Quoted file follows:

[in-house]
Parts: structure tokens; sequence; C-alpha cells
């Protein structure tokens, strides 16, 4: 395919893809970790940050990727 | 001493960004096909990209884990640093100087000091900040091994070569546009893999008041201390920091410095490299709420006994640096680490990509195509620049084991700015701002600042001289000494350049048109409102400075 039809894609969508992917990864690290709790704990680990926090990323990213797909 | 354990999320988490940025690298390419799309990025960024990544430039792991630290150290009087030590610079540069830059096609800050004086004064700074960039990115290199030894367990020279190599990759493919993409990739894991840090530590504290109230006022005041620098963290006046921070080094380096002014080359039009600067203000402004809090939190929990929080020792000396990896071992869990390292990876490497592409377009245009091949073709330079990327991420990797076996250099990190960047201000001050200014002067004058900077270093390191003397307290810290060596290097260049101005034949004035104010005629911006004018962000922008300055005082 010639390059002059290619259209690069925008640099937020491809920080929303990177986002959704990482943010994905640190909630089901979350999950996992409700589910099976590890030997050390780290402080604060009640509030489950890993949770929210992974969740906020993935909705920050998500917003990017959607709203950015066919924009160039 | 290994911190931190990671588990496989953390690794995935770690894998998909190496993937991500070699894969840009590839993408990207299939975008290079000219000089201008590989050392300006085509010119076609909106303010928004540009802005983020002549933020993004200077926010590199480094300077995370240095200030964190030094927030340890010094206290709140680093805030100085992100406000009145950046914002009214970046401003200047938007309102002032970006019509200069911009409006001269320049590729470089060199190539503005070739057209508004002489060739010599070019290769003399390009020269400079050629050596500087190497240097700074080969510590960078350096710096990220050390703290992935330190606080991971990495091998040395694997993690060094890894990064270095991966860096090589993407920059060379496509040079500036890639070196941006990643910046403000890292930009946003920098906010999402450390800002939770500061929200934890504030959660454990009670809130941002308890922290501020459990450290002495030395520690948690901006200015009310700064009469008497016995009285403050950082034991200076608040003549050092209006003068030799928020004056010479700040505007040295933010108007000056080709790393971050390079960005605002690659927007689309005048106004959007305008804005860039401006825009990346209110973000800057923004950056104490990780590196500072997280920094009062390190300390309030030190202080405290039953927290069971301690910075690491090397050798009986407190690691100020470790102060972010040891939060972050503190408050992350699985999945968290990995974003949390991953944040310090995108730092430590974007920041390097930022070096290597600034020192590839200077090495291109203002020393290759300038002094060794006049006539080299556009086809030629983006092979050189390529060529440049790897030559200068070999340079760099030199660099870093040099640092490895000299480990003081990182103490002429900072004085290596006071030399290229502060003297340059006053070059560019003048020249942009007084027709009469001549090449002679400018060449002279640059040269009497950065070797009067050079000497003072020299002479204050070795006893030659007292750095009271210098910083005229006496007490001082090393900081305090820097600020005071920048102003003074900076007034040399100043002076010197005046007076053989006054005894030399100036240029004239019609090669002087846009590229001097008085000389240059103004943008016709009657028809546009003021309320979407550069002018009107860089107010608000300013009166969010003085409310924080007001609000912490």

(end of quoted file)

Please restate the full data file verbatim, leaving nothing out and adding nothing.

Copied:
[in-house]
Parts: structure tokens; sequence; C-alpha cells
């Protein structure tokens, strides 16, 4: 395919893809970790940050990727 | 001493960004096909990209884990640093100087000091900040091994070569546009893999008041201390920091410095490299709420006994640096680490990509195509620049084991700015701002600042001289000494350049048109409102400075 039809894609969508992917990864690290709790704990680990926090990323990213797909 | 354990999320988490940025690298390419799309990025960024990544430039792991630290150290009087030590610079540069830059096609800050004086004064700074960039990115290199030894367990020279190599990759493919993409990739894991840090530590504290109230006022005041620098963290006046921070080094380096002014080359039009600067203000402004809090939190929990929080020792000396990896071992869990390292990876490497592409377009245009091949073709330079990327991420990797076996250099990190960047201000001050200014002067004058900077270093390191003397307290810290060596290097260049101005034949004035104010005629911006004018962000922008300055005082 010639390059002059290619259209690069925008640099937020491809920080929303990177986002959704990482943010994905640190909630089901979350999950996992409700589910099976590890030997050390780290402080604060009640509030489950890993949770929210992974969740906020993935909705920050998500917003990017959607709203950015066919924009160039 | 290994911190931190990671588990496989953390690794995935770690894998998909190496993937991500070699894969840009590839993408990207299939975008290079000219000089201008590989050392300006085509010119076609909106303010928004540009802005983020002549933020993004200077926010590199480094300077995370240095200030964190030094927030340890010094206290709140680093805030100085992100406000009145950046914002009214970046401003200047938007309102002032970006019509200069911009409006001269320049590729470089060199190539503005070739057209508004002489060739010599070019290769003399390009020269400079050629050596500087190497240097700074080969510590960078350096710096990220050390703290992935330190606080991971990495091998040395694997993690060094890894990064270095991966860096090589993407920059060379496509040079500036890639070196941006990643910046403000890292930009946003920098906010999402450390800002939770500061929200934890504030959660454990009670809130941002308890922290501020459990450290002495030395520690948690901006200015009310700064009469008497016995009285403050950082034991200076608040003549050092209006003068030799928020004056010479700040505007040295933010108007000056080709790393971050390079960005605002690659927007689309005048106004959007305008804005860039401006825009990346209110973000800057923004950056104490990780590196500072997280920094009062390190300390309030030190202080405290039953927290069971301690910075690491090397050798009986407190690691100020470790102060972010040891939060972050503190408050992350699985999945968290990995974003949390991953944040310090995108730092430590974007920041390097930022070096290597600034020192590839200077090495291109203002020393290759300038002094060794006049006539080299556009086809030629983006092979050189390529060529440049790897030559200068070999340079760099030199660099870093040099640092490895000299480990003081990182103490002429900072004085290596006071030399290229502060003297340059006053070059560019003048020249942009007084027709009469001549090449002679400018060449002279640059040269009497950065070797009067050079000497003072020299002479204050070795006893030659007292750095009271210098910083005229006496007490001082090393900081305090820097600020005071920048102003003074900076007034040399100043002076010197005046007076053989006054005894030399100036240029004239019609090669002087846009590229001097008085000389240059103004943008016709009657028809546009003021309320979407550069002018009107860089107010608000300013009166969010003085409310924080007001609000912490």